Electra Plot Analysis
The boys are back in town.
Or rather, one boy in particular – Orestes. As we find out a bit later, Orestes has been promising to return to Mycenae for ages, and it's only now that he's gotten around to it. Scholar Pat Easterling refers to this as "zero hour," and points out that many of Sophocles plays begin this same way.
Electra wants revenge! But she's in danger…
The central conflict is that Clytemnestra and Aegisthus are murderers, and have yet to be punished for their deeds. But Chrysothemis raises the conflict stakes when she reveals to her sister that Aegisthus has plans for her that involve a slow and painful death inside an abandoned cave, presumably where no one can her scream.
Electra thinks her brother is dead, also known as Tremendous Lack of Foresight on Orestes's part; the moral waters are muddied.
We're going to talk about complication on two different levels:
- The Action Complication: Orestes forgets to tell Electra that the story of his death is fake. We worry that Electra will do something rash in her grief.
- The Thematic Complication: Clytemnestra defends herself to Electra. According to the Queen, Agamemnon killed his own daughter, (Iphigenia), so it's OK that Clytemnestra killed him. By this reasoning, Clytemnestra herself deserves to die. Except, also by this reasoning, Electra and Orestes will deserve to die should they carry through their vengeful deed…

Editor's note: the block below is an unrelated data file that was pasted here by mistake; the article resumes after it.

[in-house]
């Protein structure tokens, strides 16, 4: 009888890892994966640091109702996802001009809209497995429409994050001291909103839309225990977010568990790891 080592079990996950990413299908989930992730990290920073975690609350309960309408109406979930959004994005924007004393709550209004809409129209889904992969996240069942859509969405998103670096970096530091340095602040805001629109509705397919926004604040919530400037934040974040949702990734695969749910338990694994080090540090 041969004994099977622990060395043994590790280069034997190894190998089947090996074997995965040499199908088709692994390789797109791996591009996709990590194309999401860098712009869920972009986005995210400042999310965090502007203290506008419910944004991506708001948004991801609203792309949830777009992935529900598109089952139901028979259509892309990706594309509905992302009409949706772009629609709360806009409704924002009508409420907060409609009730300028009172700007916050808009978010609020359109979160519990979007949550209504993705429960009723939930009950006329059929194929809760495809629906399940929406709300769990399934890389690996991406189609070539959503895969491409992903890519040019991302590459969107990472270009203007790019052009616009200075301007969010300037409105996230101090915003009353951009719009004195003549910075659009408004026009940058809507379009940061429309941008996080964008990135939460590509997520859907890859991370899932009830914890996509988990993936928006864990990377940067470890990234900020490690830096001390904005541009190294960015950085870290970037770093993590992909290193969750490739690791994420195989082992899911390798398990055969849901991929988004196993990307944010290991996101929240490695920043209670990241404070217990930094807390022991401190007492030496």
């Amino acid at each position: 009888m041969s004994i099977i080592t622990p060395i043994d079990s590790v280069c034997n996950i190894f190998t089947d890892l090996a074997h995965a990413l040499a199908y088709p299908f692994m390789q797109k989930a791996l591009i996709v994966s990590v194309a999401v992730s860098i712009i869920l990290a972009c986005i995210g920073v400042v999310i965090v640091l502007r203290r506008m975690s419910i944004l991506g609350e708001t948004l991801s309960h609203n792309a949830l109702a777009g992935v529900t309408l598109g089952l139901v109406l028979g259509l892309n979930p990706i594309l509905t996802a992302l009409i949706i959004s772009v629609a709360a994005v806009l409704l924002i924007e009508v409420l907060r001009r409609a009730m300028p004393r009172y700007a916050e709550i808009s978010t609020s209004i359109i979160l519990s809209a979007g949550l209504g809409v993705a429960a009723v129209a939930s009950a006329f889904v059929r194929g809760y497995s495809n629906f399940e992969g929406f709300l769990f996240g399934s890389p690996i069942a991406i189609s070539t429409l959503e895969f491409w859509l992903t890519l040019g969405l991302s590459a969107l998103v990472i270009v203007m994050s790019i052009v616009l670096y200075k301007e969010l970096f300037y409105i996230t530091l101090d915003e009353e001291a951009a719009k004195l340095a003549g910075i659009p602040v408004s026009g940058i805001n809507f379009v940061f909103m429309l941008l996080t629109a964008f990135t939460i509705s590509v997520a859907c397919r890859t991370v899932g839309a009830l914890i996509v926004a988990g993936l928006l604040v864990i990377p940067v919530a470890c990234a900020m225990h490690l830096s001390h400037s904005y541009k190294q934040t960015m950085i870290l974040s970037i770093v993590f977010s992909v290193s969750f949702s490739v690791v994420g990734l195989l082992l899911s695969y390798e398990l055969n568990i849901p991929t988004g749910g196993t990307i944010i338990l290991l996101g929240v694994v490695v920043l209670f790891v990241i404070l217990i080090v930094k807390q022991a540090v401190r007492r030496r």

This is the moment the play has been building towards – revenge against the woman who murdered her husband. For the main character, Electra, this is an emotional and decisive climax. Electra is fully committed to the action, as we gather from her urging Orestes to strike the Queen a second blow.
That Brief Scene Between Orestes and Aegisthus
This scene is edge-of-your-seat action because we know something that Aegisthus doesn't: Clytemnestra's dead body is under the sheet. We're tingling with anticipation while Orestes slowly reveals his identity.
Orestes ushers Aegisthus inside to murder him off stage.
Certainly not the heart-thumping action of Clytemnestra's death. This death is anti-climactic, a forgone conclusion.
Depends on your translation.
Most translations render the Chorus's final stanza congratulatory, a sort of, "Yes! Electra, you did it!" kind of thing. But David Raeburn (translator of the Penguin Classics edition) nods to the play's moral ambiguity in his translation, suggesting that Electra's feud has come to an end, but so has her moral character. See "What's Up With the Ending?" for more juicy details.